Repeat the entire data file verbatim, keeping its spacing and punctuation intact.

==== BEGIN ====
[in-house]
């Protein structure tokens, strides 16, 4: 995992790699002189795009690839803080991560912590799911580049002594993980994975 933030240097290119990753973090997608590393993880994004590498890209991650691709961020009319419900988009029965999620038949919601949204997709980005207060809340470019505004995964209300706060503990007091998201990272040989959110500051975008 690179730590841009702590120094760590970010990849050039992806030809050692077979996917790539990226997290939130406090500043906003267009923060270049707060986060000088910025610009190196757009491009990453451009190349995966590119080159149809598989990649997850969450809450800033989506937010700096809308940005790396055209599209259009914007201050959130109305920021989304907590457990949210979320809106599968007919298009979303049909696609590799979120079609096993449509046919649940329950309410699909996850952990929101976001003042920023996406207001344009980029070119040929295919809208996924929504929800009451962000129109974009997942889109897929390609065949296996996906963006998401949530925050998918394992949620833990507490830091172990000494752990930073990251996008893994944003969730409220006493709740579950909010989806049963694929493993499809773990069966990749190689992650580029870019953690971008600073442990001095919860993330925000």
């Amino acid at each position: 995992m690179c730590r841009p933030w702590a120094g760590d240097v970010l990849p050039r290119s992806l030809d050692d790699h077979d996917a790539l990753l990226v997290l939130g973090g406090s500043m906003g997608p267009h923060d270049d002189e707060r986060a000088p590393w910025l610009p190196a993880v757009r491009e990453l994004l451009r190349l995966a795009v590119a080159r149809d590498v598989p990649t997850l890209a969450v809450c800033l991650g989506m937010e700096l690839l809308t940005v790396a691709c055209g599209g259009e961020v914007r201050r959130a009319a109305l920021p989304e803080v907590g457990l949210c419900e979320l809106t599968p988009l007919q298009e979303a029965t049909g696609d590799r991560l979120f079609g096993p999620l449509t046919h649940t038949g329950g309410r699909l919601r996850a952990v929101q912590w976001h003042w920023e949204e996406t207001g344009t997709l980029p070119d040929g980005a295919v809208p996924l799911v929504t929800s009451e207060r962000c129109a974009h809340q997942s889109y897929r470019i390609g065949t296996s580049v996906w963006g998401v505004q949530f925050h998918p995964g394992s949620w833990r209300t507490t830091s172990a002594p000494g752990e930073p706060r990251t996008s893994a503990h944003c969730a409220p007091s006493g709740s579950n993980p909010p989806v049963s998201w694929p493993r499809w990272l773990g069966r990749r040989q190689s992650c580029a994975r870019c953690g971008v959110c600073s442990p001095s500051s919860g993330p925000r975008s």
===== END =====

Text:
[in-house]
């Protein structure tokens, strides 16, 4: 995992790699002189795009690839803080991560912590799911580049002594993980994975 933030240097290119990753973090997608590393993880994004590498890209991650691709961020009319419900988009029965999620038949919601949204997709980005207060809340470019505004995964209300706060503990007091998201990272040989959110500051975008 690179730590841009702590120094760590970010990849050039992806030809050692077979996917790539990226997290939130406090500043906003267009923060270049707060986060000088910025610009190196757009491009990453451009190349995966590119080159149809598989990649997850969450809450800033989506937010700096809308940005790396055209599209259009914007201050959130109305920021989304907590457990949210979320809106599968007919298009979303049909696609590799979120079609096993449509046919649940329950309410699909996850952990929101976001003042920023996406207001344009980029070119040929295919809208996924929504929800009451962000129109974009997942889109897929390609065949296996996906963006998401949530925050998918394992949620833990507490830091172990000494752990930073990251996008893994944003969730409220006493709740579950909010989806049963694929493993499809773990069966990749190689992650580029870019953690971008600073442990001095919860993330925000």
């Amino acid at each position: 995992m690179c730590r841009p933030w702590a120094g760590d240097v970010l990849p050039r290119s992806l030809d050692d790699h077979d996917a790539l990753l990226v997290l939130g973090g406090s500043m906003g997608p267009h923060d270049d002189e707060r986060a000088p590393w910025l610009p190196a993880v757009r491009e990453l994004l451009r190349l995966a795009v590119a080159r149809d590498v598989p990649t997850l890209a969450v809450c800033l991650g989506m937010e700096l690839l809308t940005v790396a691709c055209g599209g259009e961020v914007r201050r959130a009319a109305l920021p989304e803080v907590g457990l949210c419900e979320l809106t599968p988009l007919q298009e979303a029965t049909g696609d590799r991560l979120f079609g096993p999620l449509t046919h649940t038949g329950g309410r699909l919601r996850a952990v929101q912590w976001h003042w920023e949204e996406t207001g344009t997709l980029p070119d040929g980005a295919v809208p996924l799911v929504t929800s009451e207060r962000c129109a974009h809340q997942s889109y897929r470019i390609g065949t296996s580049v996906w963006g998401v505004q949530f925050h998918p995964g394992s949620w833990r209300t507490t830091s172990a002594p000494g752990e930073p706060r990251t996008s893994a503990h944003c969730a409220p007091s006493g709740s579950n993980p909010p989806v049963s998201w694929p493993r499809w990272l773990g069966r990749r040989q190689s992650c580029a994975r870019c953690g971008v959110c600073s442990p001095s500051s919860g993330p925000r975008s």